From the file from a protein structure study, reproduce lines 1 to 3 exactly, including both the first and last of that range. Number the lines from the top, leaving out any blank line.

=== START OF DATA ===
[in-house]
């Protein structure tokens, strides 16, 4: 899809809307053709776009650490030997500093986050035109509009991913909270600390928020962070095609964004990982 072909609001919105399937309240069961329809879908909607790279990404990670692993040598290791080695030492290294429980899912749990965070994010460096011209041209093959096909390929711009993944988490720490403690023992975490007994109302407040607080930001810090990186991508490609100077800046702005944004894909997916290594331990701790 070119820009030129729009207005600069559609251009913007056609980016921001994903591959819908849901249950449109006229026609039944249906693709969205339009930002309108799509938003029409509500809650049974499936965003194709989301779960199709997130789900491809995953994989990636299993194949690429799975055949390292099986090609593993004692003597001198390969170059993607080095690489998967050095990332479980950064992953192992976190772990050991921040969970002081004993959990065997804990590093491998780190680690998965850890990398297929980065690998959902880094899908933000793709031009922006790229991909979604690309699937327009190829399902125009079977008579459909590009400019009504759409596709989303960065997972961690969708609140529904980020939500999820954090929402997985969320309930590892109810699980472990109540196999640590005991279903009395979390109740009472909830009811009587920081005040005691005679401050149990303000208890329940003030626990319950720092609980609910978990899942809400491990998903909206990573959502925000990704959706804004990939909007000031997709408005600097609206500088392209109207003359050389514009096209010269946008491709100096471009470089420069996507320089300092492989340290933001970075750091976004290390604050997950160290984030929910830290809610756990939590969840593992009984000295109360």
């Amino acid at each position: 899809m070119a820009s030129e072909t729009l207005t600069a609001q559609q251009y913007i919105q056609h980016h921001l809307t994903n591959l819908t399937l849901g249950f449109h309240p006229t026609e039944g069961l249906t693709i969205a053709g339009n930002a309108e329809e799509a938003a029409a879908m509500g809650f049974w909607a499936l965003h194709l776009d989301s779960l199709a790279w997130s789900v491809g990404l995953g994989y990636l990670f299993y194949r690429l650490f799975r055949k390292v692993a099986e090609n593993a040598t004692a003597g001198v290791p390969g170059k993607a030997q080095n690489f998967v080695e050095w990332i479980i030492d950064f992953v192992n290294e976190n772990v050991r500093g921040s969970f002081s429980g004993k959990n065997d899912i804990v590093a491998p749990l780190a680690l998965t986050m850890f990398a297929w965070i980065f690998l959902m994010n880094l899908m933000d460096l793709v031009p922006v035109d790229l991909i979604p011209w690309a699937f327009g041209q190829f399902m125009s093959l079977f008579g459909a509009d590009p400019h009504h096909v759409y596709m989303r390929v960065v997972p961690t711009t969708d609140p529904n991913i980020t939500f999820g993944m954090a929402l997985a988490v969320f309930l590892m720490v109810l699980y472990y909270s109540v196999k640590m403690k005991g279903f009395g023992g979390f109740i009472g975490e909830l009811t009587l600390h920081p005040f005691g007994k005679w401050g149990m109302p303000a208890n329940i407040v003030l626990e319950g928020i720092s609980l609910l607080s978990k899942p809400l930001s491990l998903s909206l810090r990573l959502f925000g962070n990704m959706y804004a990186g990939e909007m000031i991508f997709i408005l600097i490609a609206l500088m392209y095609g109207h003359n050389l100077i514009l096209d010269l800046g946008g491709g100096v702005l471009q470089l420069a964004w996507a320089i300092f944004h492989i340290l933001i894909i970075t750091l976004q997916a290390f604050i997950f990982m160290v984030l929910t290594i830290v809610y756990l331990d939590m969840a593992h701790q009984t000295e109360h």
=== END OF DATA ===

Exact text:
[in-house]
């Protein structure tokens, strides 16, 4: 899809809307053709776009650490030997500093986050035109509009991913909270600390928020962070095609964004990982 072909609001919105399937309240069961329809879908909607790279990404990670692993040598290791080695030492290294429980899912749990965070994010460096011209041209093959096909390929711009993944988490720490403690023992975490007994109302407040607080930001810090990186991508490609100077800046702005944004894909997916290594331990701790 070119820009030129729009207005600069559609251009913007056609980016921001994903591959819908849901249950449109006229026609039944249906693709969205339009930002309108799509938003029409509500809650049974499936965003194709989301779960199709997130789900491809995953994989990636299993194949690429799975055949390292099986090609593993004692003597001198390969170059993607080095690489998967050095990332479980950064992953192992976190772990050991921040969970002081004993959990065997804990590093491998780190680690998965850890990398297929980065690998959902880094899908933000793709031009922006790229991909979604690309699937327009190829399902125009079977008579459909590009400019009504759409596709989303960065997972961690969708609140529904980020939500999820954090929402997985969320309930590892109810699980472990109540196999640590005991279903009395979390109740009472909830009811009587920081005040005691005679401050149990303000208890329940003030626990319950720092609980609910978990899942809400491990998903909206990573959502925000990704959706804004990939909007000031997709408005600097609206500088392209109207003359050389514009096209010269946008491709100096471009470089420069996507320089300092492989340290933001970075750091976004290390604050997950160290984030929910830290809610756990939590969840593992009984000295109360």
């Amino acid at each position: 899809m070119a820009s030129e072909t729009l207005t600069a609001q559609q251009y913007i919105q056609h980016h921001l809307t994903n591959l819908t399937l849901g249950f449109h309240p006229t026609e039944g069961l249906t693709i969205a053709g339009n930002a309108e329809e799509a938003a029409a879908m509500g809650f049974w909607a499936l965003h194709l776009d989301s779960l199709a790279w997130s789900v491809g990404l995953g994989y990636l990670f299993y194949r690429l650490f799975r055949k390292v692993a099986e090609n593993a040598t004692a003597g001198v290791p390969g170059k993607a030997q080095n690489f998967v080695e050095w990332i479980i030492d950064f992953v192992n290294e976190n772990v050991r500093g921040s969970f002081s429980g004993k959990n065997d899912i804990v590093a491998p749990l780190a680690l998965t986050m850890f990398a297929w965070i980065f690998l959902m994010n880094l899908m933000d460096l793709v031009p922006v035109d790229l991909i979604p011209w690309a699937f327009g041209q190829f399902m125009s093959l079977f008579g459909a509009d590009p400019h009504h096909v759409y596709m989303r390929v960065v997972p961690t711009t969708d609140p529904n991913i980020t939500f999820g993944m954090a929402l997985a988490v969320f309930l590892m720490v109810l699980y472990y909270s109540v196999k640590m403690k005991g279903f009395g023992g979390f109740i009472g975490e909830l009811t009587l600390h920081p005040f005691g007994k005679w401050g149990m109302p303000a208890n329940i407040v003030l626990e319950g928020i720092s609980l609910l607080s978990k899942p809400l930001s491990l998903s909206l810090r990573l959502f925000g962070n990704m959706y804004a990186g990939e909007m000031i991508f997709i408005l600097i490609a609206l500088m392209y095609g109207h003359n050389l100077i514009l096209d010269l800046g946008g491709g100096v702005l471009q470089l420069a964004w996507a320089i300092f944004h492989i340290l933001i894909i970075t750091l976004q997916a290390f604050i997950f990982m160290v984030l929910t290594i830290v809610y756990l331990d939590m969840a593992h701790q009984t000295e109360h």